“to me, industrial farming means agriculture on a massive scale that typically includes the use of synthetic fertilizers, pesticides, genetically modified foods, erosion, and soil degradation. industrial farming is happening worldwide, it is reducing crop variety, eradicating traditional farming methods, and harming the health of animals (including humans). this mud stencil is a call to action. beat back industrial farming by supporting small sustainable farms and gardens.”
“my original idea for this piece was to relate it to growing your own food. i enjoy gardening, and i want to share the joy i find in the sustainability of growing my own food. i considered writing “garden” with the plant letters, but eventually decided on “grow”. i wanted this piece’s meaning to be more ambiguous and personal to the viewer, instead of a bold statement like some of my other pieces.”
“wild food is plants and animals that are not farmed, grown, or raised for human consumption. wild food is nutritious, and finding it makes you more aware of your environment. wild food is all around us, even in urban environments, most just overlook it and disregard it as weeds and nuisances.”
“to deal with the infections cows are fed antibiotics which end up in the milk and meat produced by industrially raised cattle. this is just one of the many problems with industrial farming. corporations do not care about the health and well-being of the animals they imprison or and people that eat those animals.”
“why do people drink bottled water when perfectly potable, perfectly healthy tap water is readily available? in places without clean drinking water, bottled water makes sense; everywhere else, it does not. it takes oil to make the plastic and packaging for bottled water, and even more oil to transport them. more oil is used to recycle the plastic, unless the used bottles are filling up landfills instead.”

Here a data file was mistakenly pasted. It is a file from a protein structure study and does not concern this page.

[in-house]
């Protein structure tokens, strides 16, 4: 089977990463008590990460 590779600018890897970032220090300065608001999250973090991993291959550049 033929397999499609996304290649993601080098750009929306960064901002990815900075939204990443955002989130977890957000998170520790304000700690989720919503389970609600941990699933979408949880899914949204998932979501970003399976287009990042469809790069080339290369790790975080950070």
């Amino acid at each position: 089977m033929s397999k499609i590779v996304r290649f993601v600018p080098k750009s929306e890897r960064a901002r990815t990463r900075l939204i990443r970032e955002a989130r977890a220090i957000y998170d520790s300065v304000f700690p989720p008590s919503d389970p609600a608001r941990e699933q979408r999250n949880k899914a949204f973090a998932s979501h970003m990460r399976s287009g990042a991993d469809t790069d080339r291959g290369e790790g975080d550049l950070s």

“free can mean a lot of things. hopefully this stencil means something to you. to me this piece is about how great it is to ride a bike. for myself commuting via bicycle means i am free from oil and free from the confinements of an auto. sadly while biking in a city i am not free from rude motorists, and the exhaust autos spew.”
i like this last one…obviously, the notion of freedom is something that we feel strongly about here at free people :)
to learn more about jesse and his mud stencils, visit his website: mudstencils.com
earlier this week we introduced you to dana of the blog summer teeth, who we asked to do a guest post for our blog. she came back to us with a beautiful batch of photos that she feels are free people inspired and infused. there are quite a few of them so we’ve decided to break them into groups, but keep in mind that they were carefully selected with a narrative in mind, so that the sequence of images tells a story. what’s the story? whatever you interpret it to be :)
so without further ado, here is part one of dana’s guest post!
We’re intrigued by fashion everyday – it stimulates, inspires, and influences everything we do. We’re always looking for the freshest trends and the newest movements in street style and boho fashion, and we constantly fuel our ideas with the best from fashion culture.